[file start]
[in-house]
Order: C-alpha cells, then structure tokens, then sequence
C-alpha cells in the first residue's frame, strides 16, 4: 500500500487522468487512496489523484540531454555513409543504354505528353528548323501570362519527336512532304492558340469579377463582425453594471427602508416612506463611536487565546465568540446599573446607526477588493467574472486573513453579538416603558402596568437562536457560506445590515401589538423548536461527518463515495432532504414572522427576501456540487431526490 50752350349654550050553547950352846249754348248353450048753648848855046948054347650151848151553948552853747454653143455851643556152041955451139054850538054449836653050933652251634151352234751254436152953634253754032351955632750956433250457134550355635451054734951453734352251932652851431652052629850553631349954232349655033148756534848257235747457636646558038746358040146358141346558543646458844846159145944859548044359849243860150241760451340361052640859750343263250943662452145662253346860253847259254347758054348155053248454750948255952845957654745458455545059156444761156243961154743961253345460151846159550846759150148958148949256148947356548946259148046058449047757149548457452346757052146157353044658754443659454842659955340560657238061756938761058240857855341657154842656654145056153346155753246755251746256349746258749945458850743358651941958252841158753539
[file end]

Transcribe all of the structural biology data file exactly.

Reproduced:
[in-house]
Order: C-alpha cells, then structure tokens, then sequence
C-alpha cells in the first residue's frame, strides 16, 4: 500500500487522468487512496489523484540531454555513409543504354505528353528548323501570362519527336512532304492558340469579377463582425453594471427602508416612506463611536487565546465568540446599573446607526477588493467574472486573513453579538416603558402596568437562536457560506445590515401589538423548536461527518463515495432532504414572522427576501456540487431526490 50752350349654550050553547950352846249754348248353450048753648848855046948054347650151848151553948552853747454653143455851643556152041955451139054850538054449836653050933652251634151352234751254436152953634253754032351955632750956433250457134550355635451054734951453734352251932652851431652052629850553631349954232349655033148756534848257235747457636646558038746358040146358141346558543646458844846159145944859548044359849243860150241760451340361052640859750343263250943662452145662253346860253847259254347758054348155053248454750948255952845957654745458455545059156444761156243961154743961253345460151846159550846759150148958148949256148947356548946259148046058449047757149548457452346757052146157353044658754443659454842659955340560657238061756938761058240857855341657154842656654145056153346155753246755251746256349746258749945458850743358651941958252841158753539